on the edge

A change of venue


A collection of unidentified objects hover on the wall. The forms are strange but somehow familiar. They look almost like museum pieces, specimens from some lost civilisation or perhaps even from another world altogether. Yet they are recognisably the product of our commercial, industrial age. (installation detail: plaster casts made from plastic packaging)

To see more go to julieshiels.com.au

45 Flinders Lane, Melbourne
November 13 – December 8, 2007
Tuesday – Friday 11 – 5pm
Saturday 12 – 4pm

During 2007, I’ve been walking the streets of the CBD, observing life as a ‘botanist of the pavement’ and collecting discarded items that can be re-purposed – like the plastic packaging used to cast the objects in this show, and flattened cardboard boxes. The boxes are stencilled and then returned to the piles of flattened cardboard stacked on the street for recycling.

Every object has a story.

Acting suspiciously #2


“Can I help you”, she asked unconvincingly. It had taken roughly 3 minutes for the security cameras to pick up the photographer in the laneway.
“No, I’m OK thanks.”
“Well, what are you doing then?” she replied still trying hard to sound friendly.
“I’m just taking a photo of the side of the building.”
“Well, Head Office don’t like that, they are a bit nervous of people taking photos of the windows.”
“It’s not against the law though.” responded the photographer.
“Well, I know”, she said resentfully “but can you be quick about then?”

Acting suspiciously


As she walked down the ramp into the back of the car show room, she could see 3 sleazy looking guys arguing. One guy was particularly hot under the collar. They all turned to look at her.
Can I take a photo of the crates in your laneway, she piped, trying to sound like it was a completely normal request.
Sure, said balding ponytail.
The surprised look on their faces was difficult to interpret.
What do you want to do that for?,demanded hot head tersely.
I take photos of the street.
Why don’t you take a photo of him?, said balding ponytail and pointed to the third guy who looked the least threatening of all.
No thanks, I just want a picture of the crates, she replied.
You can take them away for all I care, barked hot head.
Thanks, but I just want a photo.
Hot head persisted:What do you want to do that for?
I’m an artist, she said. I photograph the city.
Well go and ask next door. The crates belong to them, snapped hot head.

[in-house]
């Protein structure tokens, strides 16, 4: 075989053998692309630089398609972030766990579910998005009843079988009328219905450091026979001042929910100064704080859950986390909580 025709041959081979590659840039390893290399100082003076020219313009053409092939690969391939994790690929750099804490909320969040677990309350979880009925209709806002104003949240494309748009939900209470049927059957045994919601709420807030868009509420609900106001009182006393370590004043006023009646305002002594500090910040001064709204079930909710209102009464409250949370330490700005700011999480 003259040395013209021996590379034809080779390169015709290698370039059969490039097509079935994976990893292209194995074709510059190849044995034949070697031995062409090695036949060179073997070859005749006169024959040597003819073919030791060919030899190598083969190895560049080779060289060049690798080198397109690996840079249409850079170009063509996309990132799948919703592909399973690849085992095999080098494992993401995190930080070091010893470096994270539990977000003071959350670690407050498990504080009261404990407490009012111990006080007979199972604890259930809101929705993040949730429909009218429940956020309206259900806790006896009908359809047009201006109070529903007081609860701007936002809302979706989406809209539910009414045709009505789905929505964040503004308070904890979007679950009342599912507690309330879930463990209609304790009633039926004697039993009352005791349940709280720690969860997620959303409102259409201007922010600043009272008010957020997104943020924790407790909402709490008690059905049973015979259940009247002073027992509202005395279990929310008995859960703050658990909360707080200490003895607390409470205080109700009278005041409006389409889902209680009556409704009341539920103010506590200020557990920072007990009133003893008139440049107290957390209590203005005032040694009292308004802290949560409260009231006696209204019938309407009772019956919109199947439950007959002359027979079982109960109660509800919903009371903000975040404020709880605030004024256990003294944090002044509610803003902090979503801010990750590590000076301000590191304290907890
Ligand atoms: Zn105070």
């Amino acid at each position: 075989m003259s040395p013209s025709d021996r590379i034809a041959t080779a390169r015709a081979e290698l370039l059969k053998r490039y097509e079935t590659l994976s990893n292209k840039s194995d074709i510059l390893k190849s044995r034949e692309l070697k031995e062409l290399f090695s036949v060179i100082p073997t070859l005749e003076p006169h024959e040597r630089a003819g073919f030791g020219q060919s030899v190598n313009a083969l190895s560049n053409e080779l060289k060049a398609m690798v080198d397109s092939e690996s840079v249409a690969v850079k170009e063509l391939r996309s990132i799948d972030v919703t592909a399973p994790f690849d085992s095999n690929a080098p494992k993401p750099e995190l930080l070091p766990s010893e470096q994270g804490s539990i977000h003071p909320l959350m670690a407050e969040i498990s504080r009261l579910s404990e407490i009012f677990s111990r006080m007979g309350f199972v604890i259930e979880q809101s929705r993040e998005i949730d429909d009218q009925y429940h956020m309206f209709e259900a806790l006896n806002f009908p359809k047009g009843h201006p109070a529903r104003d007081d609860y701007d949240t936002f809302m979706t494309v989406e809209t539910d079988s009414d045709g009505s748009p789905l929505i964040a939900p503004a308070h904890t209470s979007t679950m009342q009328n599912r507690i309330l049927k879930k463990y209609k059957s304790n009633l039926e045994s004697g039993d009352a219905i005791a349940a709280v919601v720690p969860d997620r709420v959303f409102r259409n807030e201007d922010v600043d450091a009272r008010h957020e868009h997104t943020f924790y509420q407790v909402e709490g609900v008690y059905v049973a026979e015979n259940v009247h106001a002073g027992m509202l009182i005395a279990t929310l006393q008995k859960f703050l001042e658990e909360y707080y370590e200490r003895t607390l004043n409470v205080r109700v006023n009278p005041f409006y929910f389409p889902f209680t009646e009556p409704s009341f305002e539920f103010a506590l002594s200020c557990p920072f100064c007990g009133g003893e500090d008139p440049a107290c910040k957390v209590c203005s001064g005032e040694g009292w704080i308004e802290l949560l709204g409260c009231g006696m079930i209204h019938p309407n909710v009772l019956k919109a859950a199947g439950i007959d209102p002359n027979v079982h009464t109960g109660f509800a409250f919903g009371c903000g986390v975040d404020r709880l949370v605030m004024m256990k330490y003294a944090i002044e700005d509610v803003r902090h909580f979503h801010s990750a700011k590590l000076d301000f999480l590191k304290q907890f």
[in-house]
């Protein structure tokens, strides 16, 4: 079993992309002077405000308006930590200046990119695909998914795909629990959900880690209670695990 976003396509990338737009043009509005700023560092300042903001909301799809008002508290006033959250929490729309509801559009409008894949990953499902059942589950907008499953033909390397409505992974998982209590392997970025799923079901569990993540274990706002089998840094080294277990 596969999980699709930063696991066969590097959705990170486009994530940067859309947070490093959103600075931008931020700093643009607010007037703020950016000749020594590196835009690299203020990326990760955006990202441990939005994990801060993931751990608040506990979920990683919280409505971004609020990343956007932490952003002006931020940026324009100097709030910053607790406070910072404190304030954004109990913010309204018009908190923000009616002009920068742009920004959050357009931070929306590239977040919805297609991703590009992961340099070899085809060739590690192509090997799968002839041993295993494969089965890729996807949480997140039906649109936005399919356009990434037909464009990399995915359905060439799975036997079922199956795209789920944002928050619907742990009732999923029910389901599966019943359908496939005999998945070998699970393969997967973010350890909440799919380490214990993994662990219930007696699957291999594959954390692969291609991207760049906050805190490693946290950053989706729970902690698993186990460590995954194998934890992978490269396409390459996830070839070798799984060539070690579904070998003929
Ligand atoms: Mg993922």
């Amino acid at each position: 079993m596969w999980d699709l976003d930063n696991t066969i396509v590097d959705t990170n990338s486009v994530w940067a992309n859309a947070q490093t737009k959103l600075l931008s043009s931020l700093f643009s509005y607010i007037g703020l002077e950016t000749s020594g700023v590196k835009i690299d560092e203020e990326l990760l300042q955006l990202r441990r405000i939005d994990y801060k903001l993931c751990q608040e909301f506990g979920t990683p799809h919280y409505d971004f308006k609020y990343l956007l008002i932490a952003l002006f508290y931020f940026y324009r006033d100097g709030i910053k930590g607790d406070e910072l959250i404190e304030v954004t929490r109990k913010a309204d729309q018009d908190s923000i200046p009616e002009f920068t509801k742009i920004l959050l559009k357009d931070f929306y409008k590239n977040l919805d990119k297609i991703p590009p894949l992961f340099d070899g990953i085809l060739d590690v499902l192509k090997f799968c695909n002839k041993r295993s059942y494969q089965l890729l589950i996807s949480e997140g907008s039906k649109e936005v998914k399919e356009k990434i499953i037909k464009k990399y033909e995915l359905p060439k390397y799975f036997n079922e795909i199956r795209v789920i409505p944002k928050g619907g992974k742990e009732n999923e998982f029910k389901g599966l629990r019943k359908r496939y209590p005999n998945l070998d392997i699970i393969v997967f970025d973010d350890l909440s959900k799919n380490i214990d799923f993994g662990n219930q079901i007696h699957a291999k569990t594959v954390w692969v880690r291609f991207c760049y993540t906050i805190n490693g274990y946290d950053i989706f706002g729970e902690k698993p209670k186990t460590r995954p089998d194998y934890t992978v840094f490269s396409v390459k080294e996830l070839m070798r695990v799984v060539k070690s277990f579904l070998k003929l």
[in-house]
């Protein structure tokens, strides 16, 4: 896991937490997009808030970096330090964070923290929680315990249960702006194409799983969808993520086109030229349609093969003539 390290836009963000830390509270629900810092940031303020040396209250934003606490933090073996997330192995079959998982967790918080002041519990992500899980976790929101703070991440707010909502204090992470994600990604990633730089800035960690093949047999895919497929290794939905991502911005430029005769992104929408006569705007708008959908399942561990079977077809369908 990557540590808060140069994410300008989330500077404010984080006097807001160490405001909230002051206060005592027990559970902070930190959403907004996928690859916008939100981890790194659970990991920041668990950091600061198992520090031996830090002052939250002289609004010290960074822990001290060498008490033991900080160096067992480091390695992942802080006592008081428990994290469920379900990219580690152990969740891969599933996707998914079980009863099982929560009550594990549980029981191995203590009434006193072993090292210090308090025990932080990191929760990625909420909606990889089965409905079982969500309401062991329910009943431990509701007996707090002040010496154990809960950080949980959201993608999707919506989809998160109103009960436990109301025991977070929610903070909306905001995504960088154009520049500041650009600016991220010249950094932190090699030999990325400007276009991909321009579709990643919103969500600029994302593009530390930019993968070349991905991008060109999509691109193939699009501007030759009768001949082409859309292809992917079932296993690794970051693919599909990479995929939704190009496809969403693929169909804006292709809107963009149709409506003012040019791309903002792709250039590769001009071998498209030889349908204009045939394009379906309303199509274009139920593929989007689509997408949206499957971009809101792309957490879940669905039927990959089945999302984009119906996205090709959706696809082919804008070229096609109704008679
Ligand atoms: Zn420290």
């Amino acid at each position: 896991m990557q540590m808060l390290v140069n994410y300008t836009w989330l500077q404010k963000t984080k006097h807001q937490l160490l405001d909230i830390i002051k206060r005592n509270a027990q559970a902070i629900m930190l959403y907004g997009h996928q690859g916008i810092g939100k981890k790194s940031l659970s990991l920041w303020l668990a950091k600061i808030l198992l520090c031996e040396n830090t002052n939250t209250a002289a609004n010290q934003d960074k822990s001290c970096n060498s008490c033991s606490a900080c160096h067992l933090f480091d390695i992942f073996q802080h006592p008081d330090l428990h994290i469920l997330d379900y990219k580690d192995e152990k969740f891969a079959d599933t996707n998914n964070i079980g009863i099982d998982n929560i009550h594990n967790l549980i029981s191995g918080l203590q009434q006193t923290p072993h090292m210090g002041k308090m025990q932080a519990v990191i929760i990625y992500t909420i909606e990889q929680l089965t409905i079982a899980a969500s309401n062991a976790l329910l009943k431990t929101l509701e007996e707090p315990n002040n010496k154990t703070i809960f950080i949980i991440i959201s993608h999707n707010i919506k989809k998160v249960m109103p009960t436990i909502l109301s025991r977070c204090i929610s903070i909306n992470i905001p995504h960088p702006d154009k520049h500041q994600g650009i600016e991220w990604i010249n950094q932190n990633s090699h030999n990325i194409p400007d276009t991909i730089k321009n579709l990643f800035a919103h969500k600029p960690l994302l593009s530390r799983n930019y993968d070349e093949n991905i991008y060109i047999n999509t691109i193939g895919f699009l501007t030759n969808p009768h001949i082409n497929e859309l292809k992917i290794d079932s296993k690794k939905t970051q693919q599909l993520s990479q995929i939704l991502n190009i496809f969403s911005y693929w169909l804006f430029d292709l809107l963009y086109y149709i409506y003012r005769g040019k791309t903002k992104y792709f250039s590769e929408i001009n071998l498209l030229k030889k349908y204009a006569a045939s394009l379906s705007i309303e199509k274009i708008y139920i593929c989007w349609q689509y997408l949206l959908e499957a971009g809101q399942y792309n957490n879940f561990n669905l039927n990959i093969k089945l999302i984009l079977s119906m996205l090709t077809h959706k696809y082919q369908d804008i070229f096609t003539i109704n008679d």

Look, she responded in an exasperated tone. I don’t need your permission. I was just asking to be polite.

At that point third guy said: Sure, take as many pictures as you like.

Two minutes later, she heard a voice say:
Can I help you? Sure you don’t want to take our photo? Third guy was coming towards her up the ramp.
No thanks, I’ve finished now, she replied, the light was wrong and she decided it was time to leave.
Trying to keep things friendly she offered, I don’t take photos of people.

When she got to the corner of the street she could see the front of the building. It was a boy racer’s dream full of European sports cars, and in the window was an estate agent – FOR LEASE. West Melbourne

But this can happen when you don’t ask.

Bright eyed and bushy tailed


“When I start work at 6am, the city is totally deserted, just us tradies heading off to the building sites. On Saturday morning it’s a bit different though. There are all these ravers staggering around off their heads and dressed in weird gear. Eyes hanging out of the their heads.

I wouldn’t have a clue where they’ve been. I just drink at the pub.
It must be somewhere around Little Collins and Elizabeth, though. When they see me they go ‘haa haa, you’re going to go to work’.”


Exhibition Dates
Tuesday August 29 – Saturday September 16 2006
Tuesday – Friday: 11am – 5pm
Saturday: 12pm – 4pm

I was stencilling stories onto dumped mattresses in the streets of St Kilda when the fabric on their covers caught my eye. A whole history of textile design was going off to the tip. They were too gorgeous to stencil, too precious to leave. So I started collecting mattresses, piling them onto the roof of my car and taking them home. As the garage began to overflow I wondered what to do next. I wanted to give these mattresses another life.

I started sewing pyjamas, carefully cutting each garment to fit the cloth avoiding the blemishes where possible but retaining the intimate history. The pyjamas draw our gaze and invite our touch. But as they attract, they also repel, because of their past, their proximity to the skin of a person or persons unknown. They embody someone else’s story but prompt the question “how do you sleep?”

Image: ‘Mitford Street Pyjamas’ 2006

fortyfivedownstairs – 45 Flinders Lane Melbourne